Student reflections: what do I really know?

My focus this year has been around student self-reflection to direct their personalized learning in my classes. My goal is to have students move away from a focus solely on the final answer to assess what they know but more on the process of solving a mathematical question.

At the last F2F session, I was able to gain some clarity on my action plan and felt I was able to more clearly articulate what was the root of my concern in my classroom. Walking away from that day, my driving question remains "HMW have students reflect on their learning in a lesson to help personalized their next steps?".

My hope is to take students from confusion about what to do or what knowledge to choose:
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to confidence in their ability:
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This year, I have ended lessons with students generating a "I can ..." list to identify the skills covered in the lesson. Essentially, students were identifying the success criteria of the lesson. This was a good first step, in my mind, but my students just saw it more as a thing that we did and not as part of the learning cycle. My vision was that students would use these statements as self check-ins to assess what they knew in the unit and what they still needed to master.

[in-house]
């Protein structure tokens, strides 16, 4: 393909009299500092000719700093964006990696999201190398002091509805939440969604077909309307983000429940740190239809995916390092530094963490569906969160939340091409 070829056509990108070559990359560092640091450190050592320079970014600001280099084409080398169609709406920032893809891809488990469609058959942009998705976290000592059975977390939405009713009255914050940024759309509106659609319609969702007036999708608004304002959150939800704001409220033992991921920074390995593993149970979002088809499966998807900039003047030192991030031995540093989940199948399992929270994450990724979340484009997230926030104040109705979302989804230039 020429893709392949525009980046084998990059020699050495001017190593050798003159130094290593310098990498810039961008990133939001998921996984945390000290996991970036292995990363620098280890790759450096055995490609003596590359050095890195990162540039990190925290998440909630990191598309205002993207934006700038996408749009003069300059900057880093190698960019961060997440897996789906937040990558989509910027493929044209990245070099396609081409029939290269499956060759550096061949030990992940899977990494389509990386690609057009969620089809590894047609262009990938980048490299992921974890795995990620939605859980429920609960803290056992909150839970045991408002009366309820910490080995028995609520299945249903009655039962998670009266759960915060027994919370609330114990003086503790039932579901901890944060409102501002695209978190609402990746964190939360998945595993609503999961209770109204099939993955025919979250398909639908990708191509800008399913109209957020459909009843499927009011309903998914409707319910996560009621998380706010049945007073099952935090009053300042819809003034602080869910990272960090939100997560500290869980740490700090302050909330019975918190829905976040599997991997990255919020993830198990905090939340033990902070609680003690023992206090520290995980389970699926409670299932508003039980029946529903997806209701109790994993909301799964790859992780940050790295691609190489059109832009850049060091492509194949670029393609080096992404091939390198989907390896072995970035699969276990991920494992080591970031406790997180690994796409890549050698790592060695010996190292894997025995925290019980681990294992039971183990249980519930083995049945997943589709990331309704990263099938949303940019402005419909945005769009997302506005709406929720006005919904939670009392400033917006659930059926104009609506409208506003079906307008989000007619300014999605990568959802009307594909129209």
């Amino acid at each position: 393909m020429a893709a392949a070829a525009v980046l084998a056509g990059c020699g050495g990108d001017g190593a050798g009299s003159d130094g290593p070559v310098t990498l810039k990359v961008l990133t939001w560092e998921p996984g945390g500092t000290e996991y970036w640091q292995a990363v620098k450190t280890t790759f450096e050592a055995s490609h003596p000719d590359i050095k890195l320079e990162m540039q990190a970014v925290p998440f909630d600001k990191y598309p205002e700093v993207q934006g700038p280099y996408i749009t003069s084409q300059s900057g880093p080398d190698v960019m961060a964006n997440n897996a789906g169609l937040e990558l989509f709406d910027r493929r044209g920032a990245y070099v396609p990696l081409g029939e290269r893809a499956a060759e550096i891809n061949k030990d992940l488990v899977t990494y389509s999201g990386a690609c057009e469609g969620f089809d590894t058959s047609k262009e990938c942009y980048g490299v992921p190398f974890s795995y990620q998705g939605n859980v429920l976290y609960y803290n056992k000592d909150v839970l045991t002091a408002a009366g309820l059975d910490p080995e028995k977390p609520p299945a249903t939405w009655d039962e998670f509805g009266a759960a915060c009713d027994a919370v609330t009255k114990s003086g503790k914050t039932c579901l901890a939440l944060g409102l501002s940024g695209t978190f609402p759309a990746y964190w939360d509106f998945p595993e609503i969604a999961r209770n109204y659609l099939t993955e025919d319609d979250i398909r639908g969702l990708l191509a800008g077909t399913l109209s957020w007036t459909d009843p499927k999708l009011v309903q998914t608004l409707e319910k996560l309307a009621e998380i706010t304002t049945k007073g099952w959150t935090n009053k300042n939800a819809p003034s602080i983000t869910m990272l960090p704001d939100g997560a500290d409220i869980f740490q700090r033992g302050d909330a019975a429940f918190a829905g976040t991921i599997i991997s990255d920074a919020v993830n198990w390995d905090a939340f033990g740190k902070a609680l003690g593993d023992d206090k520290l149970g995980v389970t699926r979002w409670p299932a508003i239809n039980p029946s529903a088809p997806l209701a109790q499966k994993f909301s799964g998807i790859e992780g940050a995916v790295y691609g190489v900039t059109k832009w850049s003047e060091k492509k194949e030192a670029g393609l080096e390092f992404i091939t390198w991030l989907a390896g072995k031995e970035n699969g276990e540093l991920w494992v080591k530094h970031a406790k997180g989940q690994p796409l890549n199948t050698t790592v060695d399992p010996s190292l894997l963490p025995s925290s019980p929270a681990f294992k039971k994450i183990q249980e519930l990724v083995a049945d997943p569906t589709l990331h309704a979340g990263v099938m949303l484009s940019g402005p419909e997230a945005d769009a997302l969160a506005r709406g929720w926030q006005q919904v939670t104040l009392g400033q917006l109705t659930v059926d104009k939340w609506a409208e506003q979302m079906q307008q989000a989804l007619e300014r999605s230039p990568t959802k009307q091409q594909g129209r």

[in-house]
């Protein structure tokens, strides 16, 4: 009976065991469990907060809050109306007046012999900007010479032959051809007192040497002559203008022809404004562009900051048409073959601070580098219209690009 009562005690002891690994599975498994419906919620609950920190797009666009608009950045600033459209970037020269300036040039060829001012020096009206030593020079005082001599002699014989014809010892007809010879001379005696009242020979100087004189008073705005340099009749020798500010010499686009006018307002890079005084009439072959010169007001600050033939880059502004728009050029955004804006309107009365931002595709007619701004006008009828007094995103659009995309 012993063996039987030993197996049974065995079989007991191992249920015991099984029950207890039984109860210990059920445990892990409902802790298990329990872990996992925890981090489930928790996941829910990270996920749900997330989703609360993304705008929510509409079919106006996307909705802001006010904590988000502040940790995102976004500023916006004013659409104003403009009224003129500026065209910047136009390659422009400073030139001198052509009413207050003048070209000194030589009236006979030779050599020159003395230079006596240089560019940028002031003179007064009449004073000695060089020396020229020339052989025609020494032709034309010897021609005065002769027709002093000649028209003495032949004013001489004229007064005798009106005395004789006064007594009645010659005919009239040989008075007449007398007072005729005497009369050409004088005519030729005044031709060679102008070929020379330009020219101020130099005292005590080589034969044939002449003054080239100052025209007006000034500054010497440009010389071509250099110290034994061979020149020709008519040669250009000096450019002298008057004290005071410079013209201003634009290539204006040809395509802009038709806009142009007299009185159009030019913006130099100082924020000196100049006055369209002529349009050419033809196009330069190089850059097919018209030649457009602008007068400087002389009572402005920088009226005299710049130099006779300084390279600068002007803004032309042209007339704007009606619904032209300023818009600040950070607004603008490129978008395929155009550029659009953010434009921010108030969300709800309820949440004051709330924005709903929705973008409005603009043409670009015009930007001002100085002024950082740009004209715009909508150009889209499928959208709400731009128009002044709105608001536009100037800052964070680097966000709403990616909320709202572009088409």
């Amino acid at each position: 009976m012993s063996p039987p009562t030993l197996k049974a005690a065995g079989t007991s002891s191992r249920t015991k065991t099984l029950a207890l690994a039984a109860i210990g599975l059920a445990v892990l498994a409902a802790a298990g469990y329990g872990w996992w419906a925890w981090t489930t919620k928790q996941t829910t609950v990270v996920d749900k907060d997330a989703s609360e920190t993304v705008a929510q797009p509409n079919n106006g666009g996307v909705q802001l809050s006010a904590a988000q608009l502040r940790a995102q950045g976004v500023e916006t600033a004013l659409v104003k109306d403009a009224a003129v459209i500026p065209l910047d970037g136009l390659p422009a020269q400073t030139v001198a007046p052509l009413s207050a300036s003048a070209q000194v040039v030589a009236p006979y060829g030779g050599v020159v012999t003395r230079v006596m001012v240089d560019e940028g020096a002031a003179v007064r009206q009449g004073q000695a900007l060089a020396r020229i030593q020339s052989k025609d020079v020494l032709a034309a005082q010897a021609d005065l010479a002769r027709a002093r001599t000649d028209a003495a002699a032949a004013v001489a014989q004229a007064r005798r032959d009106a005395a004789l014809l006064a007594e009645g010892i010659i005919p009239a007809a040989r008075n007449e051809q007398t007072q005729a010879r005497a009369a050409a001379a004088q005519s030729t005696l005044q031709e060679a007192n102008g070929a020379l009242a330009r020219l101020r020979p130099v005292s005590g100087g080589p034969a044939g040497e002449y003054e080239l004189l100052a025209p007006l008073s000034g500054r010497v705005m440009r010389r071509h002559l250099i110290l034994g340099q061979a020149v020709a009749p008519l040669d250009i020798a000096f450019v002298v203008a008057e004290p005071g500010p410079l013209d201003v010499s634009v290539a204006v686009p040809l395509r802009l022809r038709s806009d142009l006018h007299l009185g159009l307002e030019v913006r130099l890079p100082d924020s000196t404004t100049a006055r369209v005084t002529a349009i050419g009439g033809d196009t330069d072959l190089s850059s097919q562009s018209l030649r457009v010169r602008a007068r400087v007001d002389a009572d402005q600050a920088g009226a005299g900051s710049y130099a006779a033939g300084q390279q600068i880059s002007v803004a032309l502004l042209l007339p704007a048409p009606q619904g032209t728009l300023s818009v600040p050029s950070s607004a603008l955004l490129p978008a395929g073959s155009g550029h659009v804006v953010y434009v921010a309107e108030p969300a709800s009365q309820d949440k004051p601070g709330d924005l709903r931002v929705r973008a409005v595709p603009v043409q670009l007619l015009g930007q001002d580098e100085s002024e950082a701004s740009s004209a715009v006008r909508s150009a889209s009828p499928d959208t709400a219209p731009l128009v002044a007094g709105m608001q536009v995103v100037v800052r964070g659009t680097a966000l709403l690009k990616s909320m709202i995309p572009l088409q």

To help with this shift, I have started asking students to write out all the "I can..." statements from the unit on a separate sheet of paper and hand it in on test day. Here is an example of one student's work:

What stood out to me were the * and check marks beside some of the statements. This student was already self-reflecting and identifying what they knew and what they still had to work on. Unfortunately, this was the only one like this. All the other submissions were just a list of statements. But I was not deterred, I believe I am on the right track.